The globe has broken six monthly heat records in 2014 and 47 since 1992. The last monthly cold record set was in 1916.
So the average annual temperature for 2014 is on track to be about 58.2 degrees (14.6 degrees Celsius), compared with 57.4 degrees (14.1 degrees Celsius) in 1992. The past 10 years have averaged a shade below 58.1 degrees (nearly 14.5 degrees Celsius)—six-tenths of a degree warmer than the average between 1983 and 1992.
The world's oceans have risen by about 3 inches since 1992 and gotten a tad more acidic—by about half a percent—thanks to chemical reactions caused by the absorption of carbon dioxide, scientists at NOAA and the University of Colorado say.
Every year sea ice cover shrinks to a yearly minimum size in the Arctic in September—a measurement that is considered a key climate change indicator. From 1983 to 1992, the lowest it got on average was 2.62 million square miles. Now the 10-year average is down to 1.83 million square miles, according to the National Snow and Ice Data Center.
That loss—an average 790,000 square miles since 1992—overshadows the slight gain in sea ice in Antarctica, which has seen an average gain of 110,000 square miles of sea ice over the past 22 years.
The world's population in 1992 was 5.46 billion. Today, it's nearly a third higher, at 7.18 billion. That means more carbon pollution and more people who could be vulnerable to global warming.
The effects of climate change can be seen in harsher fire seasons. Wildfires in the western United States burned an average of 2.7 million acres each year between 1983 and 1992; now that's up to 7.3 million acres from 1994 to 2013, according to the National Interagency Fire Center.
And some of the biggest climate change effects on land are near the poles, where people don't often see them. From 1992 to 2011, Greenland's ice sheet lost 3.35 trillion tons of ice, according to calculations made by scientists using measurements from NASA's GRACE satellite. Antarctica lost 1.56 trillion tons of ice over the same period.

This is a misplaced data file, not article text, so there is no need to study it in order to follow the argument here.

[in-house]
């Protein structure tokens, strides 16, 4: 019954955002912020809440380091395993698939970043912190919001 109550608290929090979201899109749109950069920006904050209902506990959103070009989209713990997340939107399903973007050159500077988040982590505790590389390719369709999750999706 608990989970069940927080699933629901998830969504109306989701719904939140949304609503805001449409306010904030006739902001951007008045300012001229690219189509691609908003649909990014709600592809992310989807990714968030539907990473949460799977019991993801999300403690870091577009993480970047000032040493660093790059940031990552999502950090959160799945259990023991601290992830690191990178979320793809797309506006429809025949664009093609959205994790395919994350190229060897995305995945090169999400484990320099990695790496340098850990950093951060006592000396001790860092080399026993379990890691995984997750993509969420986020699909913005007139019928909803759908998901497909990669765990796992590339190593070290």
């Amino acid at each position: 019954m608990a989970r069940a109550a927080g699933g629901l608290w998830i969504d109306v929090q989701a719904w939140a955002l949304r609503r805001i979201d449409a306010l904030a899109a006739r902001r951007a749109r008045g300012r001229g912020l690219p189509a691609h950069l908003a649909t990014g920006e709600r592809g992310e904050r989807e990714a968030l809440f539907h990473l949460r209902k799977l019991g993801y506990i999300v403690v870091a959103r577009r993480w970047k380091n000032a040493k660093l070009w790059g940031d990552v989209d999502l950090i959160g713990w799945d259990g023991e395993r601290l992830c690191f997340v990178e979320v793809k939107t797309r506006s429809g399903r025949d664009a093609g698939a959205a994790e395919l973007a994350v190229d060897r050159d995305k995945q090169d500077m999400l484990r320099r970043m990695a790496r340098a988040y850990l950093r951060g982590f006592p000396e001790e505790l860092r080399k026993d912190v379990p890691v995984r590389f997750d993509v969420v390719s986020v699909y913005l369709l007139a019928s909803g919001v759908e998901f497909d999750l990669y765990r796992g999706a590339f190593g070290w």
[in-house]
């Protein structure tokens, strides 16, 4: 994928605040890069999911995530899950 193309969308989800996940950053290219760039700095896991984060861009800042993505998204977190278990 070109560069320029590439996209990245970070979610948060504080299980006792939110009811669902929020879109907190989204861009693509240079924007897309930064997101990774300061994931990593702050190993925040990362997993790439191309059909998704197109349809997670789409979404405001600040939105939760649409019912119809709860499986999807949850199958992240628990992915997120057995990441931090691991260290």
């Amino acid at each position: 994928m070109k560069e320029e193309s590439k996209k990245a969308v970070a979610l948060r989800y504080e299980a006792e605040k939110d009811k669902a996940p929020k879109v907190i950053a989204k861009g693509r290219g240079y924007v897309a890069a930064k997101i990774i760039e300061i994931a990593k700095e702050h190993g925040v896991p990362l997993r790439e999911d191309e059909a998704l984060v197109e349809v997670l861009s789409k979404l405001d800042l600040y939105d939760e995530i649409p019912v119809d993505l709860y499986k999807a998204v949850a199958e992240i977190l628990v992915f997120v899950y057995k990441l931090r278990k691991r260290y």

Scientists simply point to greenhouse gas emissions, mostly carbon dioxide, that form a heat-trapping blanket in our air.
There's no need to average the yearly amount of carbon dioxide pollution: It has increased steadily, by 60 percent, from 1992 to 2013. In 1992, the world spewed 24.9 billion tons of carbon dioxide; now it is 39.8 billion, according to the Global Carbon Project, an international consortium.
China has tripled its emissions from 3 billion tons to 11 billion tons a year. The emissions from the U.S. have gone up more slowly, about 6 percent, from 5.4 billion tons to 5.8 billion tons. India also has tripled its emissions, from 860 million tons to 2.6 billion tons. Only European countries have seen their emissions go down, from 4.5 billion tons to 3.8 billion tons.
WHAT SCIENTISTS SAY
"Overall, what really strikes me is the missed opportunity," Andrew Dessler, a climate scientist at Texas A&M University, said in an email.
"We knew by the early 1990s that global warming was coming, yet we have done essentially nothing to head off the risk. I think that future generations may be justifiably angry about this."
"The numbers don't lie," said Michael Mann, a climate scientist at Penn State. "Greenhouse gases are rising steadily and the cause is fossil fuel burning and other human activities. The globe is warming, ice is melting and our climate is changing as a result."